4. Grad school is a major investment, you are not burning bridges by rescinding your offer you are simply making a choice that is better for you. The earlier you let them know the better. Also it's not like you put down a deposit so you are not missing out either.
  5. Ideally most of us would want our own private apartment, but look into 4x4 style dorms/apartments that are usually available at all universities. You get your private space (bathroom and room) but it is more affordable than taking on your own apartment lease. As for studying, I wouldn't be concerned... you can study in your room/library on campus. Also just because your have roommates or share main area with people does not mean you have to talk to them every day. In the grand scheme of it all sharing space is a small sacrifice to pay while earning your degree. And if you are in some crazy roommate situation there is usually a way to handle that(ask to be moved, schools are equipped to handle these situations).
  6. I think there is a demand for it. If you look up other career related hashtags (#nursingschool, #medschool, #nursingstudent etc.) there are a TON of people on social media posting about their journey/experience and offering tips/advice etc. I personally don't bother following anyone who doesn't post quality images or info that will help me on my personal journey to SLP. I have friends who have speechie instagrams and post therapy ideas or what is going on in their grad programs.
  7. Most "social media influencers" just start. Start posting about what is interesting to you or your experience/journey with SLP, use hashtags (#slp2b, #slpgradschool, #slpgradstudent, etc) and post relevant/quality content. I started following social speechie originally because after undergrad I was lost on the application process for gradschool and searched youtube/google/instagram and speech related hashtags and she continuously popped up. And if you don't know what kind of content to make just ask yourself what are things that potential speechies would be searching for (GRE info, CSDCAS and how to navigate ASHA EdFind etc.).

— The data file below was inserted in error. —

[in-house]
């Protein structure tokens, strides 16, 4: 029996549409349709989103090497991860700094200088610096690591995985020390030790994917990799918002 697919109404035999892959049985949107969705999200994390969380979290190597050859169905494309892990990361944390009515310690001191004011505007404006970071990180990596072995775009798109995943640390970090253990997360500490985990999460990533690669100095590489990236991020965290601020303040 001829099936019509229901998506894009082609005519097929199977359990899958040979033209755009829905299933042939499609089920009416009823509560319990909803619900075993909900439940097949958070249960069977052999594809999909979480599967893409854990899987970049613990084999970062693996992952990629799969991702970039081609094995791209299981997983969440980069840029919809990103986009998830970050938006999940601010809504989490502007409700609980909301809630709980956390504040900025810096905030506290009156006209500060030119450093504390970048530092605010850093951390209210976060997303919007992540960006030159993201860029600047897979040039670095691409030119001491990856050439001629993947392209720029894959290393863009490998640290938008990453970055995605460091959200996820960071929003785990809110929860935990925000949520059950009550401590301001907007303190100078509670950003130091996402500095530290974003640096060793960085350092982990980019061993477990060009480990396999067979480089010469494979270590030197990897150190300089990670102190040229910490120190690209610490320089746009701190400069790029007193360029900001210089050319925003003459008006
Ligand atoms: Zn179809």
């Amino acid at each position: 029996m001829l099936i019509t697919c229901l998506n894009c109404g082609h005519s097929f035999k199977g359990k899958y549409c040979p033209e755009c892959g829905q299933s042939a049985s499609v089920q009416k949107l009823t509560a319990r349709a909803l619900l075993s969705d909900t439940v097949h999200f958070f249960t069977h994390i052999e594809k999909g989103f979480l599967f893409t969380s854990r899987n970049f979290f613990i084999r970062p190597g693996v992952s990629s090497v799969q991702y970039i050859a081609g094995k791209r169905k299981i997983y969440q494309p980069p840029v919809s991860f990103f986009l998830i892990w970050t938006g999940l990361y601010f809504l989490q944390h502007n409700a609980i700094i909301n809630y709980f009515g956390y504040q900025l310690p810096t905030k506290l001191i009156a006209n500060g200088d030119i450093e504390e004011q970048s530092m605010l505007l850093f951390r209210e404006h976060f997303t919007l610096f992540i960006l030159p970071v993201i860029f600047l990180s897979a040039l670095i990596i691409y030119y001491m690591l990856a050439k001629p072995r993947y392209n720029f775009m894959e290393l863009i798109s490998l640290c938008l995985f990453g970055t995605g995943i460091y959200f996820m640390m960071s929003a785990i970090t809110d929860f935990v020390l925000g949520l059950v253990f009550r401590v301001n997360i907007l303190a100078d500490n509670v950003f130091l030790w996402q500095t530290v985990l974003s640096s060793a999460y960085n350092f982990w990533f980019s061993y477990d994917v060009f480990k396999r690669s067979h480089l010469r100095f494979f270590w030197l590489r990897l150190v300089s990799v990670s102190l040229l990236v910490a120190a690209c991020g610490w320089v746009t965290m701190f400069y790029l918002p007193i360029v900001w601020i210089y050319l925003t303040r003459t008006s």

8. Yes she dropped out of gradschool but I always refer back to her videos, I wish there were more SLP youtuber/vloggers. She has said that she isn't going to be creating YT videos about SLP anymore and is focusing on her lifestyle/digital planning brand. For her to have dropped out of her program she must be making way more than she would if she continued pursuing SLP.
  9. I don't have any interest in going for the thesis track because I just want to practice. If you are interested in research you can always go back for a Ph.D.